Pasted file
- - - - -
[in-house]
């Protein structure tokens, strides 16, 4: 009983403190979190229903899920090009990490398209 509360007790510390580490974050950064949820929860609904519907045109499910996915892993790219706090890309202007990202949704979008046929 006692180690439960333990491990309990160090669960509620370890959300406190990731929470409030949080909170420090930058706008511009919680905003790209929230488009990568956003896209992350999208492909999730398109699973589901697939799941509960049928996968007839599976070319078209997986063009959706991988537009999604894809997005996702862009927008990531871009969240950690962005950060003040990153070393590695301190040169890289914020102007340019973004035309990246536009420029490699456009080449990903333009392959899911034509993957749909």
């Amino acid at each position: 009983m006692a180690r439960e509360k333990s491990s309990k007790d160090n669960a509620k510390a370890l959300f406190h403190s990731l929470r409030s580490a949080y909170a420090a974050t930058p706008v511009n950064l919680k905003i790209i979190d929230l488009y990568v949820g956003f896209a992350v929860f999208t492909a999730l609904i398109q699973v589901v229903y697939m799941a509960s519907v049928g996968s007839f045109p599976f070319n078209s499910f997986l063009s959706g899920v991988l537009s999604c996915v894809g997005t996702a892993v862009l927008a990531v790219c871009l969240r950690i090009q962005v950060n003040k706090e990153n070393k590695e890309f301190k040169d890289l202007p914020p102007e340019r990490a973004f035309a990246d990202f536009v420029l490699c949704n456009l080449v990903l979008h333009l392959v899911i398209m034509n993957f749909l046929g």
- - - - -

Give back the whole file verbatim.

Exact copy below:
[in-house]
């Protein structure tokens, strides 16, 4: 009983403190979190229903899920090009990490398209 509360007790510390580490974050950064949820929860609904519907045109499910996915892993790219706090890309202007990202949704979008046929 006692180690439960333990491990309990160090669960509620370890959300406190990731929470409030949080909170420090930058706008511009919680905003790209929230488009990568956003896209992350999208492909999730398109699973589901697939799941509960049928996968007839599976070319078209997986063009959706991988537009999604894809997005996702862009927008990531871009969240950690962005950060003040990153070393590695301190040169890289914020102007340019973004035309990246536009420029490699456009080449990903333009392959899911034509993957749909």
């Amino acid at each position: 009983m006692a180690r439960e509360k333990s491990s309990k007790d160090n669960a509620k510390a370890l959300f406190h403190s990731l929470r409030s580490a949080y909170a420090a974050t930058p706008v511009n950064l919680k905003i790209i979190d929230l488009y990568v949820g956003f896209a992350v929860f999208t492909a999730l609904i398109q699973v589901v229903y697939m799941a509960s519907v049928g996968s007839f045109p599976f070319n078209s499910f997986l063009s959706g899920v991988l537009s999604c996915v894809g997005t996702a892993v862009l927008a990531v790219c871009l969240r950690i090009q962005v950060n003040k706090e990153n070393k590695e890309f301190k040169d890289l202007p914020p102007e340019r990490a973004f035309a990246d990202f536009v420029l490699c949704n456009l080449v990903l979008h333009l392959v899911i398209m034509n993957f749909l046929g």